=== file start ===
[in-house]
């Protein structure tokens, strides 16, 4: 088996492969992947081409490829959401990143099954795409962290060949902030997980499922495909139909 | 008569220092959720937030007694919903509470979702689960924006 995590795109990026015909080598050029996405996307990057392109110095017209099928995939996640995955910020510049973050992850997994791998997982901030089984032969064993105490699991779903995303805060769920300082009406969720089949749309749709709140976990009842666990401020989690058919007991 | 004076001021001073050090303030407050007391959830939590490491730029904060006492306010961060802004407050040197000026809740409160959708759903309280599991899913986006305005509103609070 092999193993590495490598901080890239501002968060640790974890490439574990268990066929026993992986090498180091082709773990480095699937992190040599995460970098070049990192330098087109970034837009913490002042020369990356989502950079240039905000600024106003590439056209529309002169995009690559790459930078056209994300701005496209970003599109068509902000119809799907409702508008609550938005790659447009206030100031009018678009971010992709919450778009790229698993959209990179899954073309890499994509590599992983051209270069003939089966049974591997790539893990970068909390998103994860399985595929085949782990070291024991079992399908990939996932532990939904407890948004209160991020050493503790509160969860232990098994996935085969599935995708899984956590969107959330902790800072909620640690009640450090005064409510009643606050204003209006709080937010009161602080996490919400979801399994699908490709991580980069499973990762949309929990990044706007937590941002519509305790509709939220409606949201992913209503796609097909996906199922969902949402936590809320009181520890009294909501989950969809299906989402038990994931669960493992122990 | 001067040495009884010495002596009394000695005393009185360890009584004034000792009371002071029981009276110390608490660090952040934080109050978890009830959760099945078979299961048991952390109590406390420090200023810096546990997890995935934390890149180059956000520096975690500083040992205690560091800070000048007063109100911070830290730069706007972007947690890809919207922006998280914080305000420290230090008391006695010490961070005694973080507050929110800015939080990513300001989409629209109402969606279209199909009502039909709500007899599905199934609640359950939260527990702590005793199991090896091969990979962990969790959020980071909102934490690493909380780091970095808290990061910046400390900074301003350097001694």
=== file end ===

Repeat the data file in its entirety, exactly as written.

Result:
[in-house]
């Protein structure tokens, strides 16, 4: 088996492969992947081409490829959401990143099954795409962290060949902030997980499922495909139909 | 008569220092959720937030007694919903509470979702689960924006 995590795109990026015909080598050029996405996307990057392109110095017209099928995939996640995955910020510049973050992850997994791998997982901030089984032969064993105490699991779903995303805060769920300082009406969720089949749309749709709140976990009842666990401020989690058919007991 | 004076001021001073050090303030407050007391959830939590490491730029904060006492306010961060802004407050040197000026809740409160959708759903309280599991899913986006305005509103609070 092999193993590495490598901080890239501002968060640790974890490439574990268990066929026993992986090498180091082709773990480095699937992190040599995460970098070049990192330098087109970034837009913490002042020369990356989502950079240039905000600024106003590439056209529309002169995009690559790459930078056209994300701005496209970003599109068509902000119809799907409702508008609550938005790659447009206030100031009018678009971010992709919450778009790229698993959209990179899954073309890499994509590599992983051209270069003939089966049974591997790539893990970068909390998103994860399985595929085949782990070291024991079992399908990939996932532990939904407890948004209160991020050493503790509160969860232990098994996935085969599935995708899984956590969107959330902790800072909620640690009640450090005064409510009643606050204003209006709080937010009161602080996490919400979801399994699908490709991580980069499973990762949309929990990044706007937590941002519509305790509709939220409606949201992913209503796609097909996906199922969902949402936590809320009181520890009294909501989950969809299906989402038990994931669960493992122990 | 001067040495009884010495002596009394000695005393009185360890009584004034000792009371002071029981009276110390608490660090952040934080109050978890009830959760099945078979299961048991952390109590406390420090200023810096546990997890995935934390890149180059956000520096975690500083040992205690560091800070000048007063109100911070830290730069706007972007947690890809919207922006998280914080305000420290230090008391006695010490961070005694973080507050929110800015939080990513300001989409629209109402969606279209199909009502039909709500007899599905199934609640359950939260527990702590005793199991090896091969990979962990969790959020980071909102934490690493909380780091970095808290990061910046400390900074301003350097001694």